No one (who isn’t a complete nutjob) is advocating we completely abandon C or stop teaching it in school altogether. We’re just tired of programmers who shoehorn it in places other languages do better.

What does “do better” mean?

I’m not just talking about code efficiency or low-level reach. Human efficiency is often more important than code efficiency.

We often take this for granted when we forget we’re human beings prone to failure (personal and professional), subject to absent-mindedness, to caffeine deprivation, to sleep deprivation, to mood changes, to divorce, to bankruptcy, to illness, to accidents and even death. In this sea of fallibility a ship that requires constant attentiveness and fine tuning — while it may allow you to know the inner workings of the ship better than any other person the world — is also prone to let you down in a storm should our nature kick in at the most inopportune time.

So I have to consider: Should I choose a language or programming environment in the comfort zone? Or one that allows me to sail safely, sanely, efficiently and, should I one day be incapable of handling this ship (and that day will come whether I welcome it or not), be easy to teach (less complex) to a new generation and would that new generation accept it and use it wisely? I’ll still make sure the new generation knows how the engines work with intimate detail, but I’m more likely to choose the latter.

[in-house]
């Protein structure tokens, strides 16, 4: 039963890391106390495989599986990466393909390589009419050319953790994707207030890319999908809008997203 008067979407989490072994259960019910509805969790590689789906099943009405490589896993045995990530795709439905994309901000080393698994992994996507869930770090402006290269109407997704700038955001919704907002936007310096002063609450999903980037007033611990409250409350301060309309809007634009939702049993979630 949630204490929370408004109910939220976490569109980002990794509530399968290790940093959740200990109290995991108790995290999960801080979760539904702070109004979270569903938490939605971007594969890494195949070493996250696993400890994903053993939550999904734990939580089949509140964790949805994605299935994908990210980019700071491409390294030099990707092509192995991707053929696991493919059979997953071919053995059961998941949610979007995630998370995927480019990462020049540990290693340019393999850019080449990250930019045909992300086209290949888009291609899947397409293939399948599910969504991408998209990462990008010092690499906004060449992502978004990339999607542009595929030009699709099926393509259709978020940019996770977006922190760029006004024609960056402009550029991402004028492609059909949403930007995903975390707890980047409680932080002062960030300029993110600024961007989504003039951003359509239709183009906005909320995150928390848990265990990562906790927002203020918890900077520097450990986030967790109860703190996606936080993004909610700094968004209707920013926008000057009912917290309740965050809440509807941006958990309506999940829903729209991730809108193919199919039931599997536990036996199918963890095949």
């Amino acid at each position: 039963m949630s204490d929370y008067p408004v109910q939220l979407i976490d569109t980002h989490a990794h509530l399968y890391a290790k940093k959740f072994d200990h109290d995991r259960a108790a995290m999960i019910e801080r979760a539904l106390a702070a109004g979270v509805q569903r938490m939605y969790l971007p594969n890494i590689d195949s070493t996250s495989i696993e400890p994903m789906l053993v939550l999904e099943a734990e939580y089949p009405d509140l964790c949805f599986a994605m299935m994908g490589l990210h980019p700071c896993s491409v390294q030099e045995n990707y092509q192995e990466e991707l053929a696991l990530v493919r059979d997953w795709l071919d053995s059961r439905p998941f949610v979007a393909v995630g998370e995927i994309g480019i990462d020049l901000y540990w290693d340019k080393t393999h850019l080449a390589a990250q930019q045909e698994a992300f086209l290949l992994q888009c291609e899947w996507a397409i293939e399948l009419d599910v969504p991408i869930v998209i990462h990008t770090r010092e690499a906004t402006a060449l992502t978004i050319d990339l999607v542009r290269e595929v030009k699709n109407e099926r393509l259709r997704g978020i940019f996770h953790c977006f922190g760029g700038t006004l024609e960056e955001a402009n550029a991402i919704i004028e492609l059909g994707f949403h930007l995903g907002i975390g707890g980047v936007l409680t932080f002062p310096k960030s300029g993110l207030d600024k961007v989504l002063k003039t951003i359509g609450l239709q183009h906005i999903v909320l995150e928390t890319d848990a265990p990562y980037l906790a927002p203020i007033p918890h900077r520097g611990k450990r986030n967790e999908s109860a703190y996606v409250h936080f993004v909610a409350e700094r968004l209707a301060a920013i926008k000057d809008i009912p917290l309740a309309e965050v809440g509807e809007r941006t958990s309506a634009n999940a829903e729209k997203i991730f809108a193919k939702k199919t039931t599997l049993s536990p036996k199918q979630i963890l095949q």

Try not to think that others are hating on C. Ask yourself whether you love it for the right reasons.

Update 04/17

I came across this video by Larry Wall, creator of Perl makes some interesting points on the idea that some languages get promoted for reasons other than their technical merit (segment starts at 3:45).

9 thoughts on “RE: Stop Hating on C!

  1. This reminds me of similar discussions I’ve had with some folks who’ve argued that PHP should be the sole language of anything web-related. Not JSP, not .NET, not Ruby, but PHP, regardless of the project. It’s that final point that’s crucial, and indicates a religious devotion to the language as opposed to recognition of the language’s strengths and weaknesses.

    It’s also the point where I stop taking the person seriously and switch to trolling mode :P

  2. On a more relevant note, I love C. I think it’s an absolutely phenomenal language that everybody should learn and use at some point. I also think using it to write something like a mail client or instant messenger is incredibly silly when you have languages like Java or even Python available. You put it perfectly: find the right tool for the job and use it accordingly. Just because you’ve learned how to use the C-hammer doesn’t mean everything is a C-nail.

  3. Nice to see a response to my post. You raise some good points.

    I should probably add, though, that I come from the academic world (computer science). I’m sure people in the industry have more appreciation for C, since it’s still widely used. In the academic world, however, people will often completely dismiss the language for the various reasons I mentioned. These people don’t realize that writing an operating system kernel or game engine in Haskell or Scheme would be rather problematic, for a multitude of reasons.